Abacus was the earliest calculation tool that originated in European countries. However, abacus became popular in China and is used for daily calculations. Primarily used as a computational tool, it has a frame that consists of wires attached to the frame and beads that slide along those wires. Each bead represents a unit.

The abacus is mainly used for addition, subtraction, division and multiplication. It is suggested that learning the abacus at a very young age is useful for activating a child’s brain. When a child works on the abacus, he/she moves the beads with both hands simultaneously. The right hand drives the left hemisphere and the left hand drives the right hemisphere, helping both sides of the brain develop in a balanced way. This promotes rapid and balanced development of the child’s entire brain. It is also recommended to start abacus from early childhood, as young as 4 years old. Eventually, the child will memorize the position of the beads and the associated symbols.

If you start abacus math at a later age, it can create some obstacles.

• The abacus, while particularly useful, has many drawbacks because children may be overconfident in math and children may bypass routine functions such as addition, subtraction, multiplication and division.

• Abacus is mostly about cramming. It creates monotony in a way that takes more than two years to master, which can lead to boredom in kids.

• Advanced mathematical concepts such as calculus, algebra and geometry cannot be solved using the abacus, which is only basic and elementary compared to Vedic mathematics.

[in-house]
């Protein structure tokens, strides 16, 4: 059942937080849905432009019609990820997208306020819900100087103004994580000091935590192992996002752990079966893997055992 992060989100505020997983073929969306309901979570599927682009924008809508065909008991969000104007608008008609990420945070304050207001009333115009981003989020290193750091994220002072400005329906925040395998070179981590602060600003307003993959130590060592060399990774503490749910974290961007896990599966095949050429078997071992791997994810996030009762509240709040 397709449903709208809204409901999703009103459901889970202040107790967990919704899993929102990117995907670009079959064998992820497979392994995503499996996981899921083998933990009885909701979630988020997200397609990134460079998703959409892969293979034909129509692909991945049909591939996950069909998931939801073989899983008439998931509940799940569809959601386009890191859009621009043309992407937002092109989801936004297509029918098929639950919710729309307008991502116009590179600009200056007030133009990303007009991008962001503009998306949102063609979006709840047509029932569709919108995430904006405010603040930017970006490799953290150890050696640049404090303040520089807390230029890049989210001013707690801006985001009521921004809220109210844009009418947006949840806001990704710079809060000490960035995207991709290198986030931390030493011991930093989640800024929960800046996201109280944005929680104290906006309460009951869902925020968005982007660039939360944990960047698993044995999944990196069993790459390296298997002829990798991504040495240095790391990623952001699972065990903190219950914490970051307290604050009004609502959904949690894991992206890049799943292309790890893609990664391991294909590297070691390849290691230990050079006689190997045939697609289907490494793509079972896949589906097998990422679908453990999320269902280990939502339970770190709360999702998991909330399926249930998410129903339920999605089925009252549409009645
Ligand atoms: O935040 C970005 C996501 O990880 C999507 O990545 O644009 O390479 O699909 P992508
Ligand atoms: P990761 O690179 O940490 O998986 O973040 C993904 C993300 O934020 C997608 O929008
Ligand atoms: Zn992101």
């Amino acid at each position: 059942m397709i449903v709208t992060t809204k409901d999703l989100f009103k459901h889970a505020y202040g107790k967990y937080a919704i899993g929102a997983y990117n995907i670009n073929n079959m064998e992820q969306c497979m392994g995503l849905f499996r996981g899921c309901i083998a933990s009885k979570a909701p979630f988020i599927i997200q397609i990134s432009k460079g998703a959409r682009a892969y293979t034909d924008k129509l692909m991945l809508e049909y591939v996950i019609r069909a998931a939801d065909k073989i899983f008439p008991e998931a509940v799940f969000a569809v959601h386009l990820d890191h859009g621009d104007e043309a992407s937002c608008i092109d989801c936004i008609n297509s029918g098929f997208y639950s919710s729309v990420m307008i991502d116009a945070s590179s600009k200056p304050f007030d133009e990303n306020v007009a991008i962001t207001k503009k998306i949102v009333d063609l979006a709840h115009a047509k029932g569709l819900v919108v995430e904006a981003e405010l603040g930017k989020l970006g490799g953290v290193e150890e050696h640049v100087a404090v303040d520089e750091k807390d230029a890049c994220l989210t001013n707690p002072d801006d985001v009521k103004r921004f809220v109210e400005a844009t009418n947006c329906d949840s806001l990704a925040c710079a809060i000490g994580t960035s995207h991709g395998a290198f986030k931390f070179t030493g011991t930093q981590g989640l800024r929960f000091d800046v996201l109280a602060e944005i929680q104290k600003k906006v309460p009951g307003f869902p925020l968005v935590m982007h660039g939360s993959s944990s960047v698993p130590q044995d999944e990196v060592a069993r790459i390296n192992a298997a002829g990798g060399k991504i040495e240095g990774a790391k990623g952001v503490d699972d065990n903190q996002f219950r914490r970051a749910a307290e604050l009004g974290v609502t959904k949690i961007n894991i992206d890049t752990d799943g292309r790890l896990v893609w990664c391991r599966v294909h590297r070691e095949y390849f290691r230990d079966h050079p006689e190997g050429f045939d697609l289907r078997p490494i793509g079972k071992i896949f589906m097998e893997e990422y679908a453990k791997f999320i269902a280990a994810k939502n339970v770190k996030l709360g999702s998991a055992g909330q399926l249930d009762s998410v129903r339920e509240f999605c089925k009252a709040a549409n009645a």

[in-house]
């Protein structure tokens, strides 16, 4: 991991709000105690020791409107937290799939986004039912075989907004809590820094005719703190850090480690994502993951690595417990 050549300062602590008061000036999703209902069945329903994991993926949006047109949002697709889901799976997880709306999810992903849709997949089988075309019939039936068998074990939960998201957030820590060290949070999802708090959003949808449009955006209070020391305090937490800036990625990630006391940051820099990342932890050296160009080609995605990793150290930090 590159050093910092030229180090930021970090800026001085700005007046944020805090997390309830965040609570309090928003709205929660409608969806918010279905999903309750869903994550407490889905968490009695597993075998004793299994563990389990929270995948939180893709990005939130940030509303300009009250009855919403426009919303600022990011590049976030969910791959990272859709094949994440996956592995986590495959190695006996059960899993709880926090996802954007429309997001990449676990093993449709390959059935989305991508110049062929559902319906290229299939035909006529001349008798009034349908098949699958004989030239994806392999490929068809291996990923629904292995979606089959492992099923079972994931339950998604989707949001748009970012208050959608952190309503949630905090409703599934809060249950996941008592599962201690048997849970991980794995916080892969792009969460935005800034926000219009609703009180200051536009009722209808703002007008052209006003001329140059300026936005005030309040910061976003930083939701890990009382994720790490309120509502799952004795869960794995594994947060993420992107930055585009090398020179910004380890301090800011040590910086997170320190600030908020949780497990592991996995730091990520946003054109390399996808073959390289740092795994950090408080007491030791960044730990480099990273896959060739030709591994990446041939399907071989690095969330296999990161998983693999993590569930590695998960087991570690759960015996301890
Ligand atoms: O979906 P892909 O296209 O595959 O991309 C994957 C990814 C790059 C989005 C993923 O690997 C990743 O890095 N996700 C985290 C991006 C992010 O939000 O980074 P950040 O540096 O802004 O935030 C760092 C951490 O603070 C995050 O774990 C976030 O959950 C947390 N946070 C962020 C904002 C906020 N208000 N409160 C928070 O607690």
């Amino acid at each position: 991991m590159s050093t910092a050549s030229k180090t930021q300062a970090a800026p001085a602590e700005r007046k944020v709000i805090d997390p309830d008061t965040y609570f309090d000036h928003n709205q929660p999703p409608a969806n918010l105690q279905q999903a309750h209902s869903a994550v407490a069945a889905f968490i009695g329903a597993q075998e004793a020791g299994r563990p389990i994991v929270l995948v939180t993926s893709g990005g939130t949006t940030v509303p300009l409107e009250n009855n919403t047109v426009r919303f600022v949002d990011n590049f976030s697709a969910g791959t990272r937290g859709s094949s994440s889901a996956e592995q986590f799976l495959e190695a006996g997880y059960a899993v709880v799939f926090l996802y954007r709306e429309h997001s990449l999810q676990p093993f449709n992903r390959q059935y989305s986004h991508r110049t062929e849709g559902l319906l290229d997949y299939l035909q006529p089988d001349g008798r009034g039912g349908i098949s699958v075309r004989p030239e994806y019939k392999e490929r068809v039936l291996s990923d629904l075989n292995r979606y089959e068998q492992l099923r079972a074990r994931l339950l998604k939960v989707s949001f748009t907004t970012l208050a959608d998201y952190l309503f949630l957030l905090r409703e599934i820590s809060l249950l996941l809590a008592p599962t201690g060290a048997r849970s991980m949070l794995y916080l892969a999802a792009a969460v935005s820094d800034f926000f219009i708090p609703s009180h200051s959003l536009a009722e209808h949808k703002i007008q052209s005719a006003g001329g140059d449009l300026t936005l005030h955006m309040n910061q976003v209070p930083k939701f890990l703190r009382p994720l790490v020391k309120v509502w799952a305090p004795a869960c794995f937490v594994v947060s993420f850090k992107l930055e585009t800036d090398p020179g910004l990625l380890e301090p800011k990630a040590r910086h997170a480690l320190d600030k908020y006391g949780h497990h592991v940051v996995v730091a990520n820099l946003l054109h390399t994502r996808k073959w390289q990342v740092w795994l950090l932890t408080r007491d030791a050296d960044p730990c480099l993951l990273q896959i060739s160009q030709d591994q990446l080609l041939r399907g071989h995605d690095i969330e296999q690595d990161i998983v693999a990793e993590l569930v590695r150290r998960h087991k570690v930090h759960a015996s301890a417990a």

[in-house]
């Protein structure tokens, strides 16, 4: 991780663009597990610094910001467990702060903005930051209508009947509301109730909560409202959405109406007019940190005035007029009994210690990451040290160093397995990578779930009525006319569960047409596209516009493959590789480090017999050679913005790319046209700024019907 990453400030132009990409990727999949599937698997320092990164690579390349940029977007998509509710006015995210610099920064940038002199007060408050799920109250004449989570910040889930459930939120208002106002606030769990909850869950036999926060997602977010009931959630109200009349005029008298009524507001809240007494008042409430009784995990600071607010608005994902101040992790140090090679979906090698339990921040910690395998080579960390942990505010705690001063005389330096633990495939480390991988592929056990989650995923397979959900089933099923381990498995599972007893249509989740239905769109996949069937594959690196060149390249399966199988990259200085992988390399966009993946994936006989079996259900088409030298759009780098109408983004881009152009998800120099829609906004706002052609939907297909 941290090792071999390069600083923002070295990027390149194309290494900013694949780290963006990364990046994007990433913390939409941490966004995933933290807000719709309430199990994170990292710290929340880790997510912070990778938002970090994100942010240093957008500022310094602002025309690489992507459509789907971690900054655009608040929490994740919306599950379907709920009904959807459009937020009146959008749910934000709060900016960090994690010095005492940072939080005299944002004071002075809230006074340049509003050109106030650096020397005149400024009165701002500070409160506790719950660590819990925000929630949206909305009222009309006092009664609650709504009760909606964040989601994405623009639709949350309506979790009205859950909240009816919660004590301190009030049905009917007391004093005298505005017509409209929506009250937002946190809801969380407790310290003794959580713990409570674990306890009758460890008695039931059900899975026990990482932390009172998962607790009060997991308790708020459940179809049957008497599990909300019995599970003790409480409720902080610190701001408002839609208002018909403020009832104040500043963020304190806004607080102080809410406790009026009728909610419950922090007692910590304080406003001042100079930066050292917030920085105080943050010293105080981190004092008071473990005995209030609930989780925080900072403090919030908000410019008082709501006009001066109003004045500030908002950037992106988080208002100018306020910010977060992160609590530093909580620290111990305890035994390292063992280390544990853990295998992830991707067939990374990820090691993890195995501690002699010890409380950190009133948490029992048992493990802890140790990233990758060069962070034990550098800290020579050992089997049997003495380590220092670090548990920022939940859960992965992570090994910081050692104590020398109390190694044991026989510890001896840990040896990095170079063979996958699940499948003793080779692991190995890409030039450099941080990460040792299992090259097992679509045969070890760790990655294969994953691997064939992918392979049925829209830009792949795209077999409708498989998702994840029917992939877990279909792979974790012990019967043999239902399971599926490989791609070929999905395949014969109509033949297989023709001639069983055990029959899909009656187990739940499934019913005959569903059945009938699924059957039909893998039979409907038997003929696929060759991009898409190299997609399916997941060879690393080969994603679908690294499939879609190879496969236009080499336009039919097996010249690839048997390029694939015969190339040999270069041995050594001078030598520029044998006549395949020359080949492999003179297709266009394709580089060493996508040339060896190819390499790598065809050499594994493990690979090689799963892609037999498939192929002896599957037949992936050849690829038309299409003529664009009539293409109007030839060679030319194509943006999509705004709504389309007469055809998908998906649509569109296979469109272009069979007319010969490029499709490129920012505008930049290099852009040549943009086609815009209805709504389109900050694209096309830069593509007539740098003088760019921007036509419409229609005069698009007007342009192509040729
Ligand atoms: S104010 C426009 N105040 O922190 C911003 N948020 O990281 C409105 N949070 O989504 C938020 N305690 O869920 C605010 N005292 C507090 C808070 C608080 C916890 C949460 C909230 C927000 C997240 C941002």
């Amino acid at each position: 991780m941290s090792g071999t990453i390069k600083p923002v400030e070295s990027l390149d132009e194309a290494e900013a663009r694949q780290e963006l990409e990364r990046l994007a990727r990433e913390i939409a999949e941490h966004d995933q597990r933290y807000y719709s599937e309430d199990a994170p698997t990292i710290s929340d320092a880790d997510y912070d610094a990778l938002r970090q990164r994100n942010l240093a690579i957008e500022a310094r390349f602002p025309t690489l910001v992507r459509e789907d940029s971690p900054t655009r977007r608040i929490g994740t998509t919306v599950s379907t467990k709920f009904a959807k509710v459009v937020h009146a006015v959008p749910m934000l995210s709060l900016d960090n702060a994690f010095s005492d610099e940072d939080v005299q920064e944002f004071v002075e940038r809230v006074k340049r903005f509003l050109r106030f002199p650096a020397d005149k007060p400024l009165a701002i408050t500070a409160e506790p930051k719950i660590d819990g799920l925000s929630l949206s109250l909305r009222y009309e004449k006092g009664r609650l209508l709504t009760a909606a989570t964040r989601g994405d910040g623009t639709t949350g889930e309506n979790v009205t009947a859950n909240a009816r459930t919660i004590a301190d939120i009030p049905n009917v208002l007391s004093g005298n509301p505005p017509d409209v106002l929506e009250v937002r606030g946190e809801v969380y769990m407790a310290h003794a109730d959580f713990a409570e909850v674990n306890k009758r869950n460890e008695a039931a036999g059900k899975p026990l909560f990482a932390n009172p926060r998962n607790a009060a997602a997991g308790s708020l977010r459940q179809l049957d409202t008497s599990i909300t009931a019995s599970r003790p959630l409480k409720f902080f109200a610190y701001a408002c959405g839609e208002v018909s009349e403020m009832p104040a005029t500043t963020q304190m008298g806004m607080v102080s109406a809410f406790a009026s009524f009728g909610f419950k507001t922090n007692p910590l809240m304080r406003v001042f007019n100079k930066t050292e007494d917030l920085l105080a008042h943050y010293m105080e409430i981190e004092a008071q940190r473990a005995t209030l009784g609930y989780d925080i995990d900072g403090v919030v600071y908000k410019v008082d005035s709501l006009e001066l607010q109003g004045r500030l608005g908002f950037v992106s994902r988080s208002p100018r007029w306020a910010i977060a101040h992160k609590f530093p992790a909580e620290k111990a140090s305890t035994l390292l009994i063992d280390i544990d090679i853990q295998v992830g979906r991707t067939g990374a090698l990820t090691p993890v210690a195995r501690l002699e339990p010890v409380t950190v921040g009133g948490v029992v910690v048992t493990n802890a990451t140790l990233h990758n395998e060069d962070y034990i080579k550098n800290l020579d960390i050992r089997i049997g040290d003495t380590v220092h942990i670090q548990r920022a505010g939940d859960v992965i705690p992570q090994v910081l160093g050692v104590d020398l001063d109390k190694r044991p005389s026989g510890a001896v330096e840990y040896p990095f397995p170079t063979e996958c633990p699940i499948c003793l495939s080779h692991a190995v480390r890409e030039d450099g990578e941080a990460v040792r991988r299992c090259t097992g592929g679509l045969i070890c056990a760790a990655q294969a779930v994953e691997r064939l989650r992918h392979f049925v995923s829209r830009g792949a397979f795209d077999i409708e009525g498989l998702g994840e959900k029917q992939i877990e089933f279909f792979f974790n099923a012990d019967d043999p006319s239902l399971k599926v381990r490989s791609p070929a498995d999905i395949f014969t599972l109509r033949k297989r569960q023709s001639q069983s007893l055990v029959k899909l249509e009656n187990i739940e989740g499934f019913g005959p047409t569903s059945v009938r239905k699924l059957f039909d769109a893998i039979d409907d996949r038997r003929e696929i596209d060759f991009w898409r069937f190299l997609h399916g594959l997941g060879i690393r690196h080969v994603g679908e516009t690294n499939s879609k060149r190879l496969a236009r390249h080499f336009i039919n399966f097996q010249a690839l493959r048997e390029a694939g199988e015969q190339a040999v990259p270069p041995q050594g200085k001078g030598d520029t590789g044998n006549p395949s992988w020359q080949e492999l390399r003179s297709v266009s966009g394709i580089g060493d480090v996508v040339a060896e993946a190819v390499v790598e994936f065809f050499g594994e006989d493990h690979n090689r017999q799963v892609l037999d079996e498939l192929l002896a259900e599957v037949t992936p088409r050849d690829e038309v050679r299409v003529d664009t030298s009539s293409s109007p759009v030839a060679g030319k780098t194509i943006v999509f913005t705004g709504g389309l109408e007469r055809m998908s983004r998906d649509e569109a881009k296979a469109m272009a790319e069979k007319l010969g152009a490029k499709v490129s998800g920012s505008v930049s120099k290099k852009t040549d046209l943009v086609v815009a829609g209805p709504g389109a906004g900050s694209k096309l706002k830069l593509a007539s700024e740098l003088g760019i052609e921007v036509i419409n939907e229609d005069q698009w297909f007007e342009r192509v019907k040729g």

The Vedic math system is based on 16 Vedas. Originally written in Sanskrit, these sixteen sutras are easy to recite, and various calculations can be performed with these. Vedic Math enables people to quickly solve long-standing math problems. It was established in 1911 and originated from Atharva Veda. Vedic math can be completely memorized, no paperwork required. Vedic mathematics starts with basic numbers and progresses to simple addition, subtraction, multiplication and division.

Some of the advantages of using Vedic Math are −

• Vedic mathematics is not just about solving basic calculations, as Vedic mathematics can also solve complex geometric theorems, calculus and algebra problems.

• Vedic mathematics can also be started in later years without any difficulty.

• It’s also very useful for competitive exams, especially when solving multiple-choice questions for time problems!

The rules of calculation are very simple; it focuses more on learning and understanding of the basic concepts of mathematics through logic, rather than rote memorization and repetition like an abacus. These formulas describe the way the brain works naturally and are therefore of great help in guiding students towards appropriate solutions.

So basically what a child does in Vedic Math is he/she will use the concepts of Vedic Math to come up with answers and then compare the final answers they get through the regular math process which will help the child better understand mathematics.

One of the best aspects of learning and using Vedic Math is that it does not become an extra burden for students, teachers and parents. It complements existing math syllabuses and makes math more fun and enjoyable for all. The only downside of Vedic math is that it is not recommended for kindergarten and elementary school students, and children cannot understand its concepts until a certain age; say after the age of 9 or 10. However, the advantages and applications of Vedic mathematics are so widespread that its minor shortcomings can be ignored and should be preferred over abacus.